Discover more from Bernard Goldberg's Commentary
It's All You-Know-Who's Fault
Well, President Obama has made it official. In the upcoming midterm elections, whether the race is in the east, west, north or south; whether it’s in a big city or a small town, his fellow Democrats -- all of them! -- will all be running against just one bogeyman, that handy piñata, George W. Bush.
At a fundraiser in Atlanta, Mr. Obama, who usually blames “the previous administration” for everything that has gone wrong since he took office, went after his predecessor by name. Republicans, Mr. Obama said, “don’t have a single idea that’s different from George Bush’s ideas–not one.”
Mentioning W. by name didn’t happen by accident. Mr. Obama knows that it’s still the economy, stupid. He knows that Mr. Bush left office with poll numbers in the gutter. He knows that the financial meltdown began on President Bush’s watch. So, bring W. up as often as you can and maybe those dumb voters will connect the dots and blame Republicans – and not Obama and his Democratic Congressional cronies -- for the crummy state of the economy.
A strategy paper written by a liberal outfit that did polling and strategic planning during candidate Obama’s run for the White House has found that “less than two years after leaving office, only 25% of Americans believe that if Republicans return to power in Congress their economic agenda will mean a return to former President Bush’s economic policies. 65% say that a Republican Congress will promote a ‘new economic agenda that is different from George W. Bush’s policies.”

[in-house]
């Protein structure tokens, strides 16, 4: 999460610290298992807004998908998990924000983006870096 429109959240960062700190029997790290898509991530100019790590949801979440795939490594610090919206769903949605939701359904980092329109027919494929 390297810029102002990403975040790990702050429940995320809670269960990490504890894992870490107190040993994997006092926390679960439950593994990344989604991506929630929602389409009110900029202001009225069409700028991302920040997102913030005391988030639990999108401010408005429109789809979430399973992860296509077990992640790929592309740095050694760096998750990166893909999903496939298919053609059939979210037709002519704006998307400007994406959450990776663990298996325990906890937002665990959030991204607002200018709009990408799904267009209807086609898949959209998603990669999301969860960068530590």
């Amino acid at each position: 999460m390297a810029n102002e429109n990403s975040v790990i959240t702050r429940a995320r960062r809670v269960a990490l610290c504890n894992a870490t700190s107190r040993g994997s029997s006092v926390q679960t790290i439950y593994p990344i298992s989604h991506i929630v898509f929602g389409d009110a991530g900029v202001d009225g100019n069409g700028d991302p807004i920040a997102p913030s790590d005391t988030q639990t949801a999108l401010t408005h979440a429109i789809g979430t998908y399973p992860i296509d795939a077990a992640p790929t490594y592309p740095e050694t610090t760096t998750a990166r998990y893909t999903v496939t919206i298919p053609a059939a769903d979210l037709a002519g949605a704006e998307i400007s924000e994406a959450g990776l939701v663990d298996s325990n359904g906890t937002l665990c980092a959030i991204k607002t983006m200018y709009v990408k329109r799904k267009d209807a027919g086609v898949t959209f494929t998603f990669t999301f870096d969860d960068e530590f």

And that’s the good news! The report goes on to say that:
“Even Democrats and liberals are unconvinced that a Republican Congress means a return to Bushanomics. And moderates and Independents, the key swing blocs in all major policy debates, have completely divorced congressional Republicans from the economic philosophy and failed policies of President Bush.”
Uh,oh! What to do? Here’s the handy-dandy three-point solution:
“For progressives to win the debate over the economic future, we must:
1. Marry conservative economic ideas to those of President Bush.
2. Emphasize a vision for private sector growth and fiscal discipline.
3. Relate to the middle class through tomorrow’s promise, not today’s pain.”
And so we get a campaign ad for Democrats posing as an op-ed, in the ever-friendly New York Times, by Treasury Secretary Timothy Geithner, which cheerily tells us that, “a review of recent data on the American economy shows that we [are] on a path back to growth.”
How’s that for “Relat[ing] to the middle class through tomorrow’s promise, not today’s pain?
And just to make sure no one misses the point that the puny recovery is not President Obama’s fault, Geithner writes: “The plunge in economic activity started an entire year before President Obama took office and was accelerating at the end of 2008…”
A plain old political hack could not have done better.
But nowhere in the op-ed – and nowhere in President Obama’s recent fundraiser speech – is there a word about the president’s promise last year, that if Congress passed his nearly trillion dollar “stimulus package” the unemployment rate would not go above 8 percent. Democrats passed the bill and we got a 10 percent unemployment rate.
This is a president who apologizes with ease for his own country’s supposed misdeeds – and on foreign soil no less – but can’t muster the courage to simply say every now and then, “I was wrong.”
The reason for this is simple. There are no limits to how much Mr. Obama admires, respects and believes in himself. His country is another matter all together.